If you’re struggling to find your happy spirit during this pandemic time, do not fret, Chadash students are experts on the topic. Their exuberance is contagious, and we can all learn from these young members of Canton’s Jewish community.
Here are 10 ways Chadash students find happiness and joy!
Celebrating Sweetness – At Rosh Hashanah time, Chadash students gathered together virtually and took part in a Facebook Live Apple Crisp cooking class. Together, they chopped and cored apples, sprinkled cinnamon and sugar, and shared this delicious experience with their siblings, parents, and grandparents!
Cultivating Creativity – Our regional PJ Library chapter gave Sukkot gift bags to the youngest Chadash students this year, and many of them shared photographs of the edible Sukkahs they constructed. Their creativity was impressive, and perhaps we may even have a future architect or two among us.
Getting up and Moving – For the third year in a row, Hebrew Through Movement is part of the Chadash curriculum, and faculty member, Lori Magill, makes sure students of all ages are learning the words to stand up, walk, and sit back down.
Perfecting Paradise – Students in Morah Poole’s Kindergarten-2nd Grade Bible stories class designed and created their own Garden of Eden’s when they learned the story of creation. They paid such attention to details and crafted the perfect paradise.
Living in the Image of G-d – Morah Poole’s art specialty is a favorite among Chadash students, and one week this semester, they gazed at their reflections in the mirror as they created B’etzelim Elohim (Image of G-d), portraits.
Keeping the Sabbath and Making It Holy – Morah Shankle’s unit on Shabbat brought the spirituality of the weekly holiday to her student’s young minds as they created their Challah covers and sang Shabbat songs together. Beyond the celebration, Chadash students recognize that a pause from the week and more time with family is a really good thing.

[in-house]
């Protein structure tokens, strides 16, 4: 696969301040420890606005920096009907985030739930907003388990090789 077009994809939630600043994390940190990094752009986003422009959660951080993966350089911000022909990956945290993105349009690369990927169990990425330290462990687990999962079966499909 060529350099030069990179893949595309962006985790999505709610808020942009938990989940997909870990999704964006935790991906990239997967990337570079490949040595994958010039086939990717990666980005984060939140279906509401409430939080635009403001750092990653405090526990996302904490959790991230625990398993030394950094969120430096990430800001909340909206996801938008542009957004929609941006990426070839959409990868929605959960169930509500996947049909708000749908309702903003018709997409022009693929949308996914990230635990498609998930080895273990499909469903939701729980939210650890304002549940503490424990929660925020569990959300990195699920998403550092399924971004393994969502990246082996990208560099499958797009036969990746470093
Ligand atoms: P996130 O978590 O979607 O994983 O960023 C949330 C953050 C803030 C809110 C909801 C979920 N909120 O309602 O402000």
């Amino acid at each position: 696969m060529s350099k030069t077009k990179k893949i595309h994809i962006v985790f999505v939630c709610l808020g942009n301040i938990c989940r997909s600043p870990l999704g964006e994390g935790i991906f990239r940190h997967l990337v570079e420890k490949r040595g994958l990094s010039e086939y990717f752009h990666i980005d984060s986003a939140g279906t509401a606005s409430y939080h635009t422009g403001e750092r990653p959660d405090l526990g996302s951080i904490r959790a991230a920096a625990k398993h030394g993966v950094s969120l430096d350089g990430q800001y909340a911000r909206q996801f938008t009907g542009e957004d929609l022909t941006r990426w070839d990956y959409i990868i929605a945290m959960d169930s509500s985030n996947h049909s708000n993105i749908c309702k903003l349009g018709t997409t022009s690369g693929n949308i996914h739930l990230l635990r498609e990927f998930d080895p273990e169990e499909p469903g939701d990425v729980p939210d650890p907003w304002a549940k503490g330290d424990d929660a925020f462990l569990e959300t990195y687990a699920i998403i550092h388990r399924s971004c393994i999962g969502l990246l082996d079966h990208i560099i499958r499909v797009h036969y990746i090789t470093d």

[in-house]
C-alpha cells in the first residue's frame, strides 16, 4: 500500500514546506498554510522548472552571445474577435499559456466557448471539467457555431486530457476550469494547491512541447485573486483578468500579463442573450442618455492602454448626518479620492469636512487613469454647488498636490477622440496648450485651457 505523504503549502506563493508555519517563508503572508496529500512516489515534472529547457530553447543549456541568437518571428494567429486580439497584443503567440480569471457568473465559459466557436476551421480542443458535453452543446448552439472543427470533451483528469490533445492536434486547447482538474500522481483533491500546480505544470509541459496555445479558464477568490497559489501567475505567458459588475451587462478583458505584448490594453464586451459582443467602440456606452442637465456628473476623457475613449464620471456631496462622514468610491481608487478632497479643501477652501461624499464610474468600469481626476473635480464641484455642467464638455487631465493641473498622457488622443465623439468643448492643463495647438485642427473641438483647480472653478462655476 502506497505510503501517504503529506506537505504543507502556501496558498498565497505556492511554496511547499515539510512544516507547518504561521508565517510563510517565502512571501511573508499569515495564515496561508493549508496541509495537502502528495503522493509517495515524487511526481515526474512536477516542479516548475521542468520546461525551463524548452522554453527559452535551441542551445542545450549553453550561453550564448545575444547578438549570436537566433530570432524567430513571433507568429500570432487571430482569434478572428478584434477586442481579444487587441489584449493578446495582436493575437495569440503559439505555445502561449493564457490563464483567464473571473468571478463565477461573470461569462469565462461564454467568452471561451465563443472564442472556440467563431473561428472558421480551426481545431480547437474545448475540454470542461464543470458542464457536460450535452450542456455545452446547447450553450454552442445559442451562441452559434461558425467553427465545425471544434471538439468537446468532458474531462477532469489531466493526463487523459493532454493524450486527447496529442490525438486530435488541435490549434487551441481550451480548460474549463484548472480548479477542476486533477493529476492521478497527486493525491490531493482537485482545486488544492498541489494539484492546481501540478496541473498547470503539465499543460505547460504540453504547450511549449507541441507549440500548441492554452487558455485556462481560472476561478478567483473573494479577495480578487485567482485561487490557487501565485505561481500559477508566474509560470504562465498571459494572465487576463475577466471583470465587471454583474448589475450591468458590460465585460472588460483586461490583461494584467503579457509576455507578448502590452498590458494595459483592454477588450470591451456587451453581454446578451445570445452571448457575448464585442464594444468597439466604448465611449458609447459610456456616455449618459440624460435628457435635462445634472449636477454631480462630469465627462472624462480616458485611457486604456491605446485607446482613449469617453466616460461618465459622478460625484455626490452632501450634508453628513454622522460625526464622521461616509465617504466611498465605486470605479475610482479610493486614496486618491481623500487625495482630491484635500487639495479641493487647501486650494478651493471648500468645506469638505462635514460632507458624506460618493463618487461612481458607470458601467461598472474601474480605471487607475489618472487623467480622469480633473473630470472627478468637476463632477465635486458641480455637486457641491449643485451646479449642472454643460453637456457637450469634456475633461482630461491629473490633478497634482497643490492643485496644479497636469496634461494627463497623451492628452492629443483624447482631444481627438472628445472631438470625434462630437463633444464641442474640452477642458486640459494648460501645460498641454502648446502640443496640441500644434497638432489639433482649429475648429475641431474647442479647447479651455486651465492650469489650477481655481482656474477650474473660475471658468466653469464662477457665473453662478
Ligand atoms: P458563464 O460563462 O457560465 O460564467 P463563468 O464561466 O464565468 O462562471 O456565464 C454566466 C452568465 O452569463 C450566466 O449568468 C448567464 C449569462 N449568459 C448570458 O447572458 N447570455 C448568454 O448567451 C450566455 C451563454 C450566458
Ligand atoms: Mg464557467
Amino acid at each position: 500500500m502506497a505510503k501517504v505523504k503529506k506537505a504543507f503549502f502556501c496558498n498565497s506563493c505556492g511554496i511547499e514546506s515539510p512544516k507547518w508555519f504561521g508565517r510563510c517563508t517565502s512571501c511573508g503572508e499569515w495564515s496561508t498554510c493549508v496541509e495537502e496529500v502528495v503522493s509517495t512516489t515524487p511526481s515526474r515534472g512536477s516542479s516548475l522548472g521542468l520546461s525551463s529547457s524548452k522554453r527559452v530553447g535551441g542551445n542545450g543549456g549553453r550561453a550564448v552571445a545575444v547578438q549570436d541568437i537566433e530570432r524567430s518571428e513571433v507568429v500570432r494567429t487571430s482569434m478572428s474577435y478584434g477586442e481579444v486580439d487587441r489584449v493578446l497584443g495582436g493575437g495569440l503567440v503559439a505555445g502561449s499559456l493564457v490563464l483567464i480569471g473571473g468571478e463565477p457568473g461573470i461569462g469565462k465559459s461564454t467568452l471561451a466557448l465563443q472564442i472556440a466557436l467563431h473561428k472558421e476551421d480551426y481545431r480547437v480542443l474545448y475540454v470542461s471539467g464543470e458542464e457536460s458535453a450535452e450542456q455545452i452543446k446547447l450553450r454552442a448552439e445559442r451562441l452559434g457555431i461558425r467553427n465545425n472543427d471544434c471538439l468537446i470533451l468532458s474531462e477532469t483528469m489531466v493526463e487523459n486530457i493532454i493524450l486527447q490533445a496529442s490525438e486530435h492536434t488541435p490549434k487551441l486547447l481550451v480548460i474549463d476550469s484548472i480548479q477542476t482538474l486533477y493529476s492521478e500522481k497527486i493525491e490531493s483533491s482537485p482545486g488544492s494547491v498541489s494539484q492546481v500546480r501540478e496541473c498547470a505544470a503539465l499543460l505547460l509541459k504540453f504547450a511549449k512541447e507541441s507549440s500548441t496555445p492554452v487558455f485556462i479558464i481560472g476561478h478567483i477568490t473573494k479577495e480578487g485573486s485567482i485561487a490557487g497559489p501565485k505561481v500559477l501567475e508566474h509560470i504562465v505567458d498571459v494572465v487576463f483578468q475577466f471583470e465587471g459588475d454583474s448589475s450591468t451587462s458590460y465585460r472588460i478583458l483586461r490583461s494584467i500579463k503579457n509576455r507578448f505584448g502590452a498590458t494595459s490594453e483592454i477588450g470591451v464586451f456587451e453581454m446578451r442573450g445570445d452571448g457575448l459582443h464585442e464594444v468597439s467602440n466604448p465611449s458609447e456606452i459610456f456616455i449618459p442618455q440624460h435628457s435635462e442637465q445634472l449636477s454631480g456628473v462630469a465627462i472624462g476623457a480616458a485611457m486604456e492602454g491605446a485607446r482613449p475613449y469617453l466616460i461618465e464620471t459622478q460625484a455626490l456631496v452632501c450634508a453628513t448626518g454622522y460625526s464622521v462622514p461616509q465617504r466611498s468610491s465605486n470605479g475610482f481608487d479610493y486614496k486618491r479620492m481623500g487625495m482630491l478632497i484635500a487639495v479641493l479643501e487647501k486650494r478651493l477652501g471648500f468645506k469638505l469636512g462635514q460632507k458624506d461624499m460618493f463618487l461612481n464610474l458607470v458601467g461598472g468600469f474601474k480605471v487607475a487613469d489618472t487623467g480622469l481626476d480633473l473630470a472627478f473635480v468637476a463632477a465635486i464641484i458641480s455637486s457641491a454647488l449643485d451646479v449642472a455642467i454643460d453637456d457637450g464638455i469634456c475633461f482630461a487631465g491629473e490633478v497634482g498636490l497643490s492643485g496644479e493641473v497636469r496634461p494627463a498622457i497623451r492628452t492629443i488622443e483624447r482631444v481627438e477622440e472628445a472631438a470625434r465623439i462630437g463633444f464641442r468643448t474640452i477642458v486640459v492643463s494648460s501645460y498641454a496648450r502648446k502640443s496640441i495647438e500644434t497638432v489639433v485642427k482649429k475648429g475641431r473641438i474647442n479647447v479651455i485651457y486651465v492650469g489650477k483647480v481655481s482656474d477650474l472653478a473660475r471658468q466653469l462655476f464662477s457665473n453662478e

Spiders Spin Webs – Sammy Spider is a favorite character in Morah Shankle’s Torah Tots class, and her students love to hear stories about how Sammy always finds a way to share the Jewish holidays with the Shapiro family in the house where he lives. His mother always tells him that spiders can’t take part in these human activities and that “spiders spin webs.” Sammy always perseveres though and is determined to defy all the odds.
Making the World a Better Place – When learning about B’nai Mitzvot in Moreh Silverman’s Jewish lifecycles class, his students decided that they wanted to create a Mitzvah project for the community. His 3rd-5th graders facilitated a pet food drive and donated their collections to the Domestic Violence Project.
Recognizing the Miracle of Light – Each week during Havdalah, we talk about how each of us holds a light within us that we can shine out into the world. During Chanukah, this point was really driven as we lit the Chanukiyah as a community and rejoiced in the miracle of oil.
Praying with Our Feet – Morah Wilkof’s class learned the lessons of Rabbi Abraham Joshua Heschel in Selma and “praying with our feet.” They learned that sometimes action is required in order to make change and that the world can be all the better for it.